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How to End a Relationship With a Dysfunctional Family

by Kathryn Rateliff Barr, Demand Media Google

    Growing up in a dysfunctional family typically includes abuse, neglect or both, according to psychiatrist Marcia Sirota, M.D., in “The Inevitability of Fractured Sibling Relationships in Dysfunctional Families” on her website. You and your siblings don’t receive enough love and could compete with each other for what love is available. Sometimes, your best option is to end the relationship with your family and find emotional fulfillment somewhere else.

    Choose to Change

    Staying in a dysfunctional relationship that won’t change is a recipe for pain. Choose to change, without waiting for someone else to change or give you permission, suggests the Texas State University San Marcos Counseling Center in “Dysfunctional Family Patterns.” Taking control of your life could mean moving to avoid your family's toxic environment, suggests psychiatrist Richard A. Friedman, M.D., in “When Parents Are Too Toxic to Tolerate” for “The New York Times.” If you’ve graduated from high school, that’s easier than if you are still a minor. As a minor, seek options with other family members, friends or programs for teens. Explain your home environment to a counselor, social worker or legal official. Some courts will emancipate you under the right conditions. As an adult, you can choose to leave.

    Get Counseling

    Enlist a counselor to get control of your life and cope with the consequences of your family life. Changing your behavior will change the behavior of others and could give you a good start, advises psychiatrist David M. Allen, M.D., in “Stop Running Away From Your Family Problems!” for “Psychology Today.” Your family could strongly resist those changes, so estrangement could be your best option, for at least as long as it takes to make healthy changes. Don’t blame your family, but do set clear boundaries regarding acceptable behavior, suggests Allan. Build a support system that includes your therapist, spiritual community, members of a support group and friends.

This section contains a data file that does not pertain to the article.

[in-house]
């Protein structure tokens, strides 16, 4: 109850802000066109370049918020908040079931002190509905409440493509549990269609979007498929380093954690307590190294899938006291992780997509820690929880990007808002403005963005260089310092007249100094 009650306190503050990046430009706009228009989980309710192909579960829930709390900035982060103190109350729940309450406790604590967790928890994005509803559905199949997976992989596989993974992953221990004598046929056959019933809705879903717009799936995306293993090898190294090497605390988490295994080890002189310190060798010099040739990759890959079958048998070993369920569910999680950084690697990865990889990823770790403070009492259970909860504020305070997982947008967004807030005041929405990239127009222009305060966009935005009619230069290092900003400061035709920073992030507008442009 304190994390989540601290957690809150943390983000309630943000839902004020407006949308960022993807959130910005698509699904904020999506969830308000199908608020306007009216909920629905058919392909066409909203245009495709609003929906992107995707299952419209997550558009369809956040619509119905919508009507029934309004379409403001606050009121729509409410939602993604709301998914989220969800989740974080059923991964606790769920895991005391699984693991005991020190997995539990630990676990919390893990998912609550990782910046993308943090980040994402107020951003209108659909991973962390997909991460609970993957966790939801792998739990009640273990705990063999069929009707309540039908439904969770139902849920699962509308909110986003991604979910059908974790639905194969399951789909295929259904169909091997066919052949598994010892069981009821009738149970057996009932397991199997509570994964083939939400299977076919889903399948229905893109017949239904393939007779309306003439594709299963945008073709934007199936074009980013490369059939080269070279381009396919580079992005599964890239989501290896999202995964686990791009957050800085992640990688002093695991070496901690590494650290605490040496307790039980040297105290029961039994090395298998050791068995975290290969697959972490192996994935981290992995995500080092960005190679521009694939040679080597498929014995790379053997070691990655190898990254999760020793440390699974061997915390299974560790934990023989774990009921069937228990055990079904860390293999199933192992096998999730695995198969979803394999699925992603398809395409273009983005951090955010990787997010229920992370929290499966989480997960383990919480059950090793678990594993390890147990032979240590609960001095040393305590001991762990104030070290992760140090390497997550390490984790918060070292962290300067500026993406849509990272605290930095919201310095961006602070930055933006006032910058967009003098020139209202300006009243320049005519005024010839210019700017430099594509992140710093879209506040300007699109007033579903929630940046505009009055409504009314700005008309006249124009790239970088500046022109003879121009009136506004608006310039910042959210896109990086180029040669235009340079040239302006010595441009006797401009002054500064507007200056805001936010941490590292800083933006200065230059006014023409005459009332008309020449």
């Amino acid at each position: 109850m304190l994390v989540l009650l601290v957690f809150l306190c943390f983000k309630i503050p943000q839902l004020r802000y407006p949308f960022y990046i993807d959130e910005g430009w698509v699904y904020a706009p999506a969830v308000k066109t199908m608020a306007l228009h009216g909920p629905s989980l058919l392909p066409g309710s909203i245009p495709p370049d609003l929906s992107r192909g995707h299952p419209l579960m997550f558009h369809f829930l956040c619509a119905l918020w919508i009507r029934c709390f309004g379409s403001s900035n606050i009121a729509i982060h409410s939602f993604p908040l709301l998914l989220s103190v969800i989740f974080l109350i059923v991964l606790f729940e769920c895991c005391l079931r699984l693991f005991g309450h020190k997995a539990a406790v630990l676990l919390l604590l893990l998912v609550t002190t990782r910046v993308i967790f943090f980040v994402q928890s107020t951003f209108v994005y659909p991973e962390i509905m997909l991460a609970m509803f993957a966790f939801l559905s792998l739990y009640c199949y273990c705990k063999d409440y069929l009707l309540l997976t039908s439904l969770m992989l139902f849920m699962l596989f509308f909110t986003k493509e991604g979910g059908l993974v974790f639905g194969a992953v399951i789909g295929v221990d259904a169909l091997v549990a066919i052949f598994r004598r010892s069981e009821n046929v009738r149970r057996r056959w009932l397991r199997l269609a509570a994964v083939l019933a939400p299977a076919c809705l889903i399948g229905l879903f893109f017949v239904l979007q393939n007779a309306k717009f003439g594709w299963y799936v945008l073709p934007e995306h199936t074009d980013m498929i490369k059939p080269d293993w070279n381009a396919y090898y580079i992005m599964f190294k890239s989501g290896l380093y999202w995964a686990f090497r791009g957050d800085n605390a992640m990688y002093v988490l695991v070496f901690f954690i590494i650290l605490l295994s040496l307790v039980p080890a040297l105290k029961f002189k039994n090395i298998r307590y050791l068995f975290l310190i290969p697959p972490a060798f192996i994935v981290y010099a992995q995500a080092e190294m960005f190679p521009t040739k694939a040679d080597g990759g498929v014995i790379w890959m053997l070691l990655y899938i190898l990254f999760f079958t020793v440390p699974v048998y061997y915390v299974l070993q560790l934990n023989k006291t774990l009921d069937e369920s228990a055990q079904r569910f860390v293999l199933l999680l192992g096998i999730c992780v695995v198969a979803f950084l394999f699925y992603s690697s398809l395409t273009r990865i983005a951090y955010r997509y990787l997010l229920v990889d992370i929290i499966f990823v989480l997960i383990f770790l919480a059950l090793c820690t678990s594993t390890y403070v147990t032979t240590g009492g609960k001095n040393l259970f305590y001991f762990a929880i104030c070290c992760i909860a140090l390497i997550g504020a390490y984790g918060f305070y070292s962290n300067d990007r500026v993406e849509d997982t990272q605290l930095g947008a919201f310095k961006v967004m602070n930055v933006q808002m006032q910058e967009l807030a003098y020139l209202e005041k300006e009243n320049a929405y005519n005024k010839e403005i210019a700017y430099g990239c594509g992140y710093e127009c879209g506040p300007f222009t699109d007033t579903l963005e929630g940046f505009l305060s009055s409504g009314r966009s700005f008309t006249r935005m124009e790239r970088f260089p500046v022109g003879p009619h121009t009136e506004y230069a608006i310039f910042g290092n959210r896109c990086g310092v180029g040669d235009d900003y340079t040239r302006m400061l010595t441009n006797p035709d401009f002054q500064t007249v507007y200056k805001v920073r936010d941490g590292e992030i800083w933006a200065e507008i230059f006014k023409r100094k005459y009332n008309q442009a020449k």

The Rough Seas

    When you decide to leave, it's normal to experience shock, hopelessness, numbness, disorientation, eating issues, sleeping problems, low energy and fatigue, irritability, restlessness, concentration difficulties and guilt for your actions, according to psychotherapist Mark Sichel in “When a Family Divorces” for PsyberSquare. Over the next several weeks or months, the shock will resolve into strong emotions such as rage, revenge, sadness and a hunger to reunite with your family. Hang tough and realize that these emotions will decrease over time as you make more healthy choices about your life.

    Build a Family

    As you recover from the dysfunction of your childhood family, consider building a chosen family from those who love you, suggests Sichel in “Poisonous Parents: Should You Cut Them Off?” for “Psychology Today.” This can include your partner and children when you marry, and others you care deeply about. Allow their love to boost you and create a healthy future. If you decide to reconnect with some or all of your original family when you are stronger and more able to deal with them, it is your choice to reach out and see whether there is hope for a loving relationship.

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    About the Author

    Rev. Kathryn Rateliff Barr has taught birth, parenting, vaccinations and alternative medicine classes since 1994. She is a pastoral family counselor and has parented birth, step, adopted and foster children. She holds bachelor's degrees in English and history from Centenary College of Louisiana. Studies include midwifery, naturopathy and other alternative therapies.

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